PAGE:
Why Film Triumphs Over Digital

ISTANBUL BOSPHOROS-2

According a vast number of eminent photographers around the world, film triumphs over digital!  How can this be?  Some may ask.  While digital does have several merits, such as fast viewing and general convenience—it also has numerous faults.  Looking around the internet one finds a plethora of modern sites devoted to comparisons between film and digital that reveal exactly how film is the ‘superior’ medium for demanding professionals as well as amateurs.

 

A report on the SLR Lounge site at: http://www.slrlounge.com/film-still-better-digital/ states that, “Film is the king of natural light photography” because for one thing “film captures details in nature’s highlights” something that digital never can or will.  Besides this, the “texture and character of film is to the eye vastly “more pleasing and natural than digital.”

 

ISTANBUL BOSPORUS-2 copyright Scott Lynn Riley

6×7 Pentax film image, copyright Scott Lynn Riley ‘Along the Bosporus’ (above)

 

A post on the famous site WIRED seems to be in strong agreement.  The report  http://www.wired.com/2007/11/five-reasons-fi/, even states ‘Five Reasons Film Cameras are Sill Better than Digital.’  Here the main focus is on the equipment.  WIRED states that film cameras, even old ones are superior to modern digital ones in many ways.  Some of the reasons include the superiority of the viewfinders of film cameras.  Another is the pleasing and lively presence of film grain compared to ugly digital noise.

 

Everyone at CAMERAFILMPHOTO adores analog film and darkroom products, and use film cameras as our mainstay.  We invite you to post your comments on film and film equipment on this blog.  Let us know what makes you passionate about film photography!  Tell us ‘why’ film is the medium for you personally, rather than digital.  We would love to hear your comments!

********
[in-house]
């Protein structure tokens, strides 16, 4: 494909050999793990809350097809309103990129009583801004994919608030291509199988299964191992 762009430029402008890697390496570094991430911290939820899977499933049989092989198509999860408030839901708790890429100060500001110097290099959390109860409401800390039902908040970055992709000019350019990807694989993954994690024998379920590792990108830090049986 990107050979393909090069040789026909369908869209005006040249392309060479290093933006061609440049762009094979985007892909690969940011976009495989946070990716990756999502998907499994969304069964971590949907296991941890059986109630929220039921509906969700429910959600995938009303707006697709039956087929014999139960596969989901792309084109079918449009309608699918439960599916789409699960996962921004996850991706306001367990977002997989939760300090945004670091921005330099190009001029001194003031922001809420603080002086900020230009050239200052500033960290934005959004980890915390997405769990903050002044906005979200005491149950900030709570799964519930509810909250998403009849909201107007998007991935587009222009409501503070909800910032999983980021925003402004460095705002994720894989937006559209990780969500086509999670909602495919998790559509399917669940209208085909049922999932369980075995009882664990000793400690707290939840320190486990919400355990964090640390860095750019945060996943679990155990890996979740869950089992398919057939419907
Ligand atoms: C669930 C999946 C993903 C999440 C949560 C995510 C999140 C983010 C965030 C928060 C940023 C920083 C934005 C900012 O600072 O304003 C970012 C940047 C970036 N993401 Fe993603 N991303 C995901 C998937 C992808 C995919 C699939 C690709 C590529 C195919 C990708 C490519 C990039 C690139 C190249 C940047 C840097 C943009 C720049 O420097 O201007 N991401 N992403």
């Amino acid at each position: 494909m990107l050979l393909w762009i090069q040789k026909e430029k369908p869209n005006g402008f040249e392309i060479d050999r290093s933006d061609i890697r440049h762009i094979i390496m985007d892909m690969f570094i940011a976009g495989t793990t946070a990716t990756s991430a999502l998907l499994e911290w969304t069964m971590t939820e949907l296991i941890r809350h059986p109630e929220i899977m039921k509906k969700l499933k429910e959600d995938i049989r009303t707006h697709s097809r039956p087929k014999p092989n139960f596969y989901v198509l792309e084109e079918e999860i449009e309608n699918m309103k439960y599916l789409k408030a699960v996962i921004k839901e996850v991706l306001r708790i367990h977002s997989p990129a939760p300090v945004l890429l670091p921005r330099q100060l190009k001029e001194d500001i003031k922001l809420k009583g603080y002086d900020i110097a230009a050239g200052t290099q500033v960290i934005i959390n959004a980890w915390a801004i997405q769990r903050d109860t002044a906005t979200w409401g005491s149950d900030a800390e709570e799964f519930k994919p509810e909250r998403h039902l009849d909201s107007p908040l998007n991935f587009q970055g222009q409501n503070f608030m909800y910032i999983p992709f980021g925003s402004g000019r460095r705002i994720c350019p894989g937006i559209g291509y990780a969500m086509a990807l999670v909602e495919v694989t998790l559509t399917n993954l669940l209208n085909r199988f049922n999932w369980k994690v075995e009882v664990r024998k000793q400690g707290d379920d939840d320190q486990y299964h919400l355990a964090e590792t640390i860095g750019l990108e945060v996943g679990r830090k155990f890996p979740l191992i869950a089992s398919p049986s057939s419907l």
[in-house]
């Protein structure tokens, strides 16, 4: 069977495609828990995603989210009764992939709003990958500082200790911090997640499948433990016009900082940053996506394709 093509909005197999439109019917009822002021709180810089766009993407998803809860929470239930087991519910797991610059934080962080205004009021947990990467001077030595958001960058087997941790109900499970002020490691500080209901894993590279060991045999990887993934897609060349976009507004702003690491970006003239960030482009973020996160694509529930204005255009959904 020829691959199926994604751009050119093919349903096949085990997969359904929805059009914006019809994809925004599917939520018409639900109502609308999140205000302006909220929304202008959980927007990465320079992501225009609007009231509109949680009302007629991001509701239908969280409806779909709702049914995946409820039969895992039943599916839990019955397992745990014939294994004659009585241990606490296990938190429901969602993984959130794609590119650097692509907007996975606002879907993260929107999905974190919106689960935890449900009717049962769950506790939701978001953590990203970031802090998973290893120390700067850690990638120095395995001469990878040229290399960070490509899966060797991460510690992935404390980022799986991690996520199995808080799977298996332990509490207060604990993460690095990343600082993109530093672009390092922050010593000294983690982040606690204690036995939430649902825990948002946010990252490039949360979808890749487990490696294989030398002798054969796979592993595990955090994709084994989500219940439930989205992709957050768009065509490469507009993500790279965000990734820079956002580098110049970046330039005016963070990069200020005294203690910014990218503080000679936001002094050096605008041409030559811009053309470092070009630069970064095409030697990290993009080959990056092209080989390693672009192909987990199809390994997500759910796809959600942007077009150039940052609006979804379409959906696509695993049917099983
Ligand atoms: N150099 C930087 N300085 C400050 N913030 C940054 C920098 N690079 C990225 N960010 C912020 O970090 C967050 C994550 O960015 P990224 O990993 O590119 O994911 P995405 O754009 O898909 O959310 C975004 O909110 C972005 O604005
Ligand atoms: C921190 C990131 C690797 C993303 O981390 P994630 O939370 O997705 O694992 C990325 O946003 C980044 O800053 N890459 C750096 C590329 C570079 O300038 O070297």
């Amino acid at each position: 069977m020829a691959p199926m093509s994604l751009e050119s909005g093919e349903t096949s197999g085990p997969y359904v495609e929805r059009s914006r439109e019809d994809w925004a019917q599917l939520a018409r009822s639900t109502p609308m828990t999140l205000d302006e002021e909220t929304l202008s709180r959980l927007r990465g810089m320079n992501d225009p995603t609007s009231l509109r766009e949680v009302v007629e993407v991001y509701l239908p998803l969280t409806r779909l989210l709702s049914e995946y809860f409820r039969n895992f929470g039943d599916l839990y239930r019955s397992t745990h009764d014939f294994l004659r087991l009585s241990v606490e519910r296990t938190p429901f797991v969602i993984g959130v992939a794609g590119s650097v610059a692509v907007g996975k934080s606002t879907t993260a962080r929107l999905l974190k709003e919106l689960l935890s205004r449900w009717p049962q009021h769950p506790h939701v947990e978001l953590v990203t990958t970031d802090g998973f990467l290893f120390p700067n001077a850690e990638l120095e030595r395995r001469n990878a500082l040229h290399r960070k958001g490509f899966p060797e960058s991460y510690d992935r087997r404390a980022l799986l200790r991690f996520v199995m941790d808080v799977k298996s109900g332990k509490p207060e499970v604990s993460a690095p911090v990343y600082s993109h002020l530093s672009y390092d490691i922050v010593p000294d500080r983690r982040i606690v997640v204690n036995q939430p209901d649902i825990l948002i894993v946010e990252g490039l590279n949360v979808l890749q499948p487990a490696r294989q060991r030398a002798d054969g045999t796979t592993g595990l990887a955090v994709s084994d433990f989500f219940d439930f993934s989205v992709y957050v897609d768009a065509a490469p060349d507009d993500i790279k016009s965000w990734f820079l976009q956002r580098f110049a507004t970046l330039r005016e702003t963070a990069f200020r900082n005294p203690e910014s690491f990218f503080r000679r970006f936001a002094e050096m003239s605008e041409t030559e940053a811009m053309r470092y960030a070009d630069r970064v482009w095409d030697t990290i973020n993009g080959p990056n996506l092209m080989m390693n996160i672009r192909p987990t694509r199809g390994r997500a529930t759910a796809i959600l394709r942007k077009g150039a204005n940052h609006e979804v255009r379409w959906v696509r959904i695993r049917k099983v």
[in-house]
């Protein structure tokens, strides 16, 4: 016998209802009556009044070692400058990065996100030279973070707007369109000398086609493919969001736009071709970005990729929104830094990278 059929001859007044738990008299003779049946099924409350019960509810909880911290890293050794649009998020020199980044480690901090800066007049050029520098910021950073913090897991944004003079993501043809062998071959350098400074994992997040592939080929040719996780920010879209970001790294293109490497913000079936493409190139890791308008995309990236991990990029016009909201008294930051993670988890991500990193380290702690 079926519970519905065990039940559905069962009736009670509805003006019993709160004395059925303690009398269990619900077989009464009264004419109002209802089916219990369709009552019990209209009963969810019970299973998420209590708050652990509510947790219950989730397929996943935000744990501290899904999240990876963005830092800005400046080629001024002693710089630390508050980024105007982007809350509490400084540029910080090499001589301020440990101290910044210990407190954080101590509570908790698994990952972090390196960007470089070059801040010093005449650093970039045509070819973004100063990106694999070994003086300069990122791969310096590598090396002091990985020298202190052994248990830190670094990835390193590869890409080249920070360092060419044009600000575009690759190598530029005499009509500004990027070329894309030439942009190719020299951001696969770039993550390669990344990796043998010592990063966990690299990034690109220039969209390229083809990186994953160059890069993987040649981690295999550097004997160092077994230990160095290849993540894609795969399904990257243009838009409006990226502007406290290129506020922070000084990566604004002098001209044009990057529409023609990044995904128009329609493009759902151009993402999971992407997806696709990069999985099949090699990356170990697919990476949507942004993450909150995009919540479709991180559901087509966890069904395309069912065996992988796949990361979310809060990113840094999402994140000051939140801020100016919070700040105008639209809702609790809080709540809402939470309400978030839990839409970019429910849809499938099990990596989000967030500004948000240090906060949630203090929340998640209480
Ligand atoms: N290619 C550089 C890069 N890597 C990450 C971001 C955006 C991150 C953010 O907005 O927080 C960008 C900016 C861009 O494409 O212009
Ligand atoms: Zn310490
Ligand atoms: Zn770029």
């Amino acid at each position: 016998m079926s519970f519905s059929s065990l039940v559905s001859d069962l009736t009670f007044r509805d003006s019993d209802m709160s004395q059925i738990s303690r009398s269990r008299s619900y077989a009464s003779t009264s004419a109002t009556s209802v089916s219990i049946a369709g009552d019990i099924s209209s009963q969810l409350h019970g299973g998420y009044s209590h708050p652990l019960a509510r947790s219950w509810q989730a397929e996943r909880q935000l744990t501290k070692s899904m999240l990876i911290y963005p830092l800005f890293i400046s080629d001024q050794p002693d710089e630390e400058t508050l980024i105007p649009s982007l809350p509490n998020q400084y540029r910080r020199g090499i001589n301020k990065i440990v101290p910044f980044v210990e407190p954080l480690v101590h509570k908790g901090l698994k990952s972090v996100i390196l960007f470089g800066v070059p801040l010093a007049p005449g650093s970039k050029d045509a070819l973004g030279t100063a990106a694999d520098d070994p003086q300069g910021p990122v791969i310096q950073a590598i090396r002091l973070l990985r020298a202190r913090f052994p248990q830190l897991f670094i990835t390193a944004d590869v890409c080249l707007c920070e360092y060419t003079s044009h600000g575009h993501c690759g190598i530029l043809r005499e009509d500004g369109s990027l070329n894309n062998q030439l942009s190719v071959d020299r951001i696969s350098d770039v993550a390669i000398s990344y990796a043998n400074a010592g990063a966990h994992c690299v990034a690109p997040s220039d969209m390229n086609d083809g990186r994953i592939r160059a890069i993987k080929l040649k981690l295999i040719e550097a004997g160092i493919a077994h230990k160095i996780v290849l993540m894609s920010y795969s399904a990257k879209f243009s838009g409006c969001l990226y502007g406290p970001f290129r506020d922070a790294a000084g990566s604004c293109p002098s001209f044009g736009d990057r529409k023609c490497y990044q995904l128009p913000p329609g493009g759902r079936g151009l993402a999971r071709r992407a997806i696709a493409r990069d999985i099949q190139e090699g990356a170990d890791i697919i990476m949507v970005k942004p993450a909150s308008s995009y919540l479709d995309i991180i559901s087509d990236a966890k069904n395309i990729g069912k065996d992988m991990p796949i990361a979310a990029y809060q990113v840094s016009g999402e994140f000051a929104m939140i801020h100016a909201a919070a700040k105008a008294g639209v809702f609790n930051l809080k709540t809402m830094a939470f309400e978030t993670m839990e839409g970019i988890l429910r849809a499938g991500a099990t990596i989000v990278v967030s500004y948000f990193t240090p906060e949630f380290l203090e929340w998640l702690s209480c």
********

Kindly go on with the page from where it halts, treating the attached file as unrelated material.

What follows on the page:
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4 replies on “Why Film Triumphs Over Digital

  • Siegfried Bondarenko

    I LOVE FILM because of the grain, the transition between dark and bright areas, the dynamic range, the pure white you can get from natural light, the liveliness and so on… About the film cameras, you miss an important point – they last longer! My Rolleiflex T is 56 years old and still works without any complain. Furthermore the image quality with its Zeiss lens is incredible! It’s almost a shame I got it dirt-cheap. Once again, the liveliness of analogue mediums (be it vinyl records or film) is the most important thing to me!

  • Scott Lynn Riley

    Thank you, Siegfried! Excellent comments! Yes, the dynamic range, and liveliness are so impressive with film! And, yes, the equipment, for example your wonderful Rollei was built to last and last! If you like, please send us a scanned image you took with film, or link to your site, that we can post on this blog for the benefit of all our readers. Scott

  • info

    Film also has an archival permanence which digital simply cannot match.
    I can scan any image from my archive of the last 30 plus years at any size and resolution to digitise them if the situation requires it.

    Despite making more images globally in the 2010-11 year than had ever been made up until that point in time, the amount being archived and pointing to the historical context of the times we live in have reduced exponentially.

    Kodak many years ago told us to re-burn our CD collections every 5 years, and no one knows the length of time a hard drive will last for. I have lost terrabytes of digital files to corrupt data and back up failures. If the images exist on film they can simply be re-scanned.

    Film demands a more thoughtful approach and methodology to working, and was as quick as digital when I shot E6 film commercially.
    In short digital was a solution to a problem that as a professional photographer, I never had.

    In over a decade of working with pixels, I have only had a single job which was delivered more swiftly than it was possible to achieve on sensitised materials. I still shoot film in large format (5″x4″) plate size and medium format size, rarely using 35mm anymore.

    I am grateful there is a site such as this to complement sites such as silverprint in the UK.
    Thank you camera film photo.

    Matt Cooke

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